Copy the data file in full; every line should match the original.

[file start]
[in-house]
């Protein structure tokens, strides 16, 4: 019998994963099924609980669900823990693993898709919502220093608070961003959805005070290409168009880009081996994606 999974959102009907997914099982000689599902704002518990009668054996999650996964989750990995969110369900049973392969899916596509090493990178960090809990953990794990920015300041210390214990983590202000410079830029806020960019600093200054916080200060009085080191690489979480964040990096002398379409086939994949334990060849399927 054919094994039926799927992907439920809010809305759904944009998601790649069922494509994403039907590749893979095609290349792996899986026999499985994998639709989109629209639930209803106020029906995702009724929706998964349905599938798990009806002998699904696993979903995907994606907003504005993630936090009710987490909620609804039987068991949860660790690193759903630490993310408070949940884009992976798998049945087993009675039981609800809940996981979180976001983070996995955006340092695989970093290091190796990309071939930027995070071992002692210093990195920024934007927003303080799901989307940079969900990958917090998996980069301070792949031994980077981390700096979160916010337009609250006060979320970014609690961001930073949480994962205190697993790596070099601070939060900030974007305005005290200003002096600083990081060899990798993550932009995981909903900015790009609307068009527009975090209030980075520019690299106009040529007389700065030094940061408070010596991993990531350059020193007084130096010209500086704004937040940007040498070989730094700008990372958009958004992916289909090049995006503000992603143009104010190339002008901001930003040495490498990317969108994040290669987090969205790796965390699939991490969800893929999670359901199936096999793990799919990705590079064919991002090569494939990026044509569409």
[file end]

[in-house]
């Protein structure tokens, strides 16, 4: 019998994963099924609980669900823990693993898709919502220093608070961003959805005070290409168009880009081996994606 999974959102009907997914099982000689599902704002518990009668054996999650996964989750990995969110369900049973392969899916596509090493990178960090809990953990794990920015300041210390214990983590202000410079830029806020960019600093200054916080200060009085080191690489979480964040990096002398379409086939994949334990060849399927 054919094994039926799927992907439920809010809305759904944009998601790649069922494509994403039907590749893979095609290349792996899986026999499985994998639709989109629209639930209803106020029906995702009724929706998964349905599938798990009806002998699904696993979903995907994606907003504005993630936090009710987490909620609804039987068991949860660790690193759903630490993310408070949940884009992976798998049945087993009675039981609800809940996981979180976001983070996995955006340092695989970093290091190796990309071939930027995070071992002692210093990195920024934007927003303080799901989307940079969900990958917090998996980069301070792949031994980077981390700096979160916010337009609250006060979320970014609690961001930073949480994962205190697993790596070099601070939060900030974007305005005290200003002096600083990081060899990798993550932009995981909903900015790009609307068009527009975090209030980075520019690299106009040529007389700065030094940061408070010596991993990531350059020193007084130096010209500086704004937040940007040498070989730094700008990372958009958004992916289909090049995006503000992603143009104010190339002008901001930003040495490498990317969108994040290669987090969205790796965390699939991490969800893929999670359901199936096999793990799919990705590079064919991002090569494939990026044509569409």